In 2005 the school was one of fifty of the country's leading independent schools which were found guilty of running an illegal price-fixing cartel, exposed by The Times, which had allowed them to drive up fees for thousands of parents.[2] Each school was required to pay a nominal penalty of £10,000 and all agreed to make ex-gratia payments totalling three million pounds into a trust designed to benefit pupils who attended the schools during the period in respect of which fee information was shared.[3] However, Jean Scott, the head of the Independent Schools Council, said that independent schools had always been exempt from anti-cartel rules applied to business, were following a long-established procedure in sharing the information with each other, and that they were unaware of the change to the law (on which they had not been consulted). She wrote to John Vickers, the OFT director-general, saying, "They are not a group of businessmen meeting behind closed doors to fix the price of their products to the disadvantage of the consumer. They are schools that have quite openly continued to follow a long-established practice because they were unaware that the law had changed."[4]

In May 2010, a pupil rebellion was staged over the expulsion of several Sixth-Form pupils. For an entire day, 500 pupils failed to attend classes and formed protests in aid of the dismissed pupils.[5]

In March 2011, Lord Sebastian Coe officially opened the School's new sports centre. The building includes a large sports hall, 25m swimming pool, a 50-station fitness studio, squash courts, gymnasium and two dance studios. It was designed by ORMS Architecture Design and is part of the School's plans to develop the western campus buildings.[6] The School also now has, in a converted squash court behind the Theatre, a climbing wall facility, installed in 2010.

Houses[edit]

There are nine boys' boarding houses at Uppingham, informally split into three groups:

The 'Hill Houses' are Brooklands, Fircroft, and Highfield (1863);

The 'Town Houses' are School House, Lorne House, West Deyne (1859) and West Bank;

The 'Country Houses' are Meadhurst and Farleigh.

There are six girls' boarding houses: Johnson's, The Lodge (sixth form only), Fairfield, New House, Constables and Samworths'. Samworths' was built in 2001 as the first house for girls aged 13 to 18. It was named after the Samworth Brothers, Old Uppinghamians who helped to finance the construction.

Quatercentenary[edit]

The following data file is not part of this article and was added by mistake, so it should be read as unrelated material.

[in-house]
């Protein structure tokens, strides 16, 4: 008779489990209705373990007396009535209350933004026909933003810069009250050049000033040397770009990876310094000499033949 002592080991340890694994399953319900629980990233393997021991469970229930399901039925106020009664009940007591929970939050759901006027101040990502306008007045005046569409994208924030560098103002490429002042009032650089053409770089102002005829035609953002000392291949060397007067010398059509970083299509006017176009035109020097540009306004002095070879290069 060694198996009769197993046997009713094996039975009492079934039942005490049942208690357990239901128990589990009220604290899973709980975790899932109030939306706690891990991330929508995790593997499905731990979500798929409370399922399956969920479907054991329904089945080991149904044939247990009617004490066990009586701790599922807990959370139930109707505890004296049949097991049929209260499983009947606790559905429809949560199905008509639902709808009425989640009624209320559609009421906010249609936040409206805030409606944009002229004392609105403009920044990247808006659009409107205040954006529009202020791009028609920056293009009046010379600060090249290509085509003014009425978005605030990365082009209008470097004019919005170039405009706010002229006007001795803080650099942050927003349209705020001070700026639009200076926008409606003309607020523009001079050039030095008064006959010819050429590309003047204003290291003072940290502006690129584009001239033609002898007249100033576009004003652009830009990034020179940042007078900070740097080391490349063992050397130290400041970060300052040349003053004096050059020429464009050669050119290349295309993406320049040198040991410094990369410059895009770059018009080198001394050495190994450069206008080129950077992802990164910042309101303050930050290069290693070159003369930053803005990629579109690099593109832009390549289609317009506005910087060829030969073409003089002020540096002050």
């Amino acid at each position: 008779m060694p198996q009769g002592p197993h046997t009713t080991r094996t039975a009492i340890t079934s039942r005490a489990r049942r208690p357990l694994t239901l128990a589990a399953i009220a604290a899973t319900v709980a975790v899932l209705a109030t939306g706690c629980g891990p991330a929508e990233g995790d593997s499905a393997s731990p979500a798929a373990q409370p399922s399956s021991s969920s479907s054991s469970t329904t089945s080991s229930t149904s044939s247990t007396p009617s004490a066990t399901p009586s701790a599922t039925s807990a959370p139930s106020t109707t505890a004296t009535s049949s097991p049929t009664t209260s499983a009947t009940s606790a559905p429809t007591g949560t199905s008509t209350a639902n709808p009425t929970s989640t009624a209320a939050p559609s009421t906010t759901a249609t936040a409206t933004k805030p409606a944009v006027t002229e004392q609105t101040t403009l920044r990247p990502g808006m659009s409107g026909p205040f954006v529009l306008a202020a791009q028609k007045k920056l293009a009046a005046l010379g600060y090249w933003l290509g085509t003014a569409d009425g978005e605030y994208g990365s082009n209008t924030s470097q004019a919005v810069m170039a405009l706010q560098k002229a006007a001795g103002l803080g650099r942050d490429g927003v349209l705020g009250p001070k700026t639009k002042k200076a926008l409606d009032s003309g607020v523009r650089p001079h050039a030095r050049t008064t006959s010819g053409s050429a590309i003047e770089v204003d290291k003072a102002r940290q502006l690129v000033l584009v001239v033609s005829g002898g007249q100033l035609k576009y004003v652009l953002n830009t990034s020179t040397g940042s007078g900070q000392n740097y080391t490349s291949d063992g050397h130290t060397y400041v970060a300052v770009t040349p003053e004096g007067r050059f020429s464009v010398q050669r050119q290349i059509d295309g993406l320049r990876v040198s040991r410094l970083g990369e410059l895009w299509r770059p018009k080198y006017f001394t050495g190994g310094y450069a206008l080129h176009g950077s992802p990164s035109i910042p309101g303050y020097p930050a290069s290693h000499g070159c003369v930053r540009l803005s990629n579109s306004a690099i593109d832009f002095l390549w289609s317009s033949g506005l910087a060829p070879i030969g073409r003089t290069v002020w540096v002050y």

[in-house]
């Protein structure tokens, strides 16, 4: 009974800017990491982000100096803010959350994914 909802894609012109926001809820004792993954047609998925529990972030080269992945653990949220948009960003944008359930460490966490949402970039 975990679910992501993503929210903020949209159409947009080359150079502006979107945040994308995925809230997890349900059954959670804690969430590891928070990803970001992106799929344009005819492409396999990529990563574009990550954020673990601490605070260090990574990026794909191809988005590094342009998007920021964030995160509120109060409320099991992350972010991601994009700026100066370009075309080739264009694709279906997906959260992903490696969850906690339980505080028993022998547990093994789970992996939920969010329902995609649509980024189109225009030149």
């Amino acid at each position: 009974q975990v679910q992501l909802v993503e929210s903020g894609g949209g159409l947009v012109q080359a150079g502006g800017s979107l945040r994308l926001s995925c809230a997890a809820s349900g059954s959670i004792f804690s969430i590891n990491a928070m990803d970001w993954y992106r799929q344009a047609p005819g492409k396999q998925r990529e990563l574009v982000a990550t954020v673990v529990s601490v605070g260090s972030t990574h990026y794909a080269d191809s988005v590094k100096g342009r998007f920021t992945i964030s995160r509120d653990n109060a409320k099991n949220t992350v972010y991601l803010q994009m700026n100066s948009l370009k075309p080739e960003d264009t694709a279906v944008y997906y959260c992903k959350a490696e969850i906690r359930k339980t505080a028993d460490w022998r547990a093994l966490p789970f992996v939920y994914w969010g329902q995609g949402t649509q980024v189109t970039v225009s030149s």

Her Majesty The Queen visited the school on the occasion of the Quatercentenary, on 16 November 1984.

Old Uppinghamians[edit]

For details of notable alumni - see List of Old Uppinghamians


Military[edit]

Five Old Uppinghamians have won the Victoria Cross:

Notable masters[edit]

Southern Railway Schools Class[edit]

The twenty-fourth steam locomotive (Engine 923) in the Southern Railway's Class V (of which there were 40) was originally named Uppingham, but the name was changed following objections from the school.[11] This Class was also known as the Schools Class because all 40 of the class were named after prominent English public schools. 'Uppingham', as it was called, was built in December 1933 and had its name changed to Bradfield on 14 August 1934.[12]

See also[edit]

References[edit]

  1. ^ I Never Knew That About England, by Christopher Winn, Ebury Press, 2005
  2. ^ Halpin, Tony (10 November 2005). "Independent schools face huge fines over cartel to fix fees". The Times (London). Retrieved 27 May 2010. 
  3. ^ "OFT names further trustees as part of the independent schools settlement". Oft.gov.uk. Retrieved 16 May 2012. 
  4. ^ "Private schools send papers to fee-fixing inquiry". The Daily Telegraph (London). 1 March 2004. Retrieved 15 March 2011. 
  5. ^ Victoria Coren (9 May 2010). "The curious case of uppity Uppingham". The Guardian. Retrieved 16 May 2012. 
  6. ^ "USSC :: Home". Sportscentre.uppingham.co.uk. Retrieved 16 May 2012. 
  7. ^ Uppingham School, (1906), Uppingham School Roll, 1824 to 1905, page 314, ((E. Stanford)
  8. ^ Uppingham School, (1906), Uppingham School Roll, 1824 to 1905, page 385, ((E. Stanford)
  9. ^ "Issue101 For Valour". In-touch.ukvet.net. Retrieved 16 May 2012. 
  10. ^ a b Uppingham School OU Magazine, Issue 38 Winter 2010/2011 Page 32
  11. ^ Burridge, Frank: Nameplates of the Big Four (Oxford Publishing Company: Oxford, 1975) ISBN 0-902888-43-9
  12. ^ Bradley, D.L. (October 1975). "The Schools Class". Locomotives of the Southern Railway. Part 1. London: Railway Correspondence and Travel Society. pp. 37, 41. ISBN 0-901115-30-4. 

External links[edit]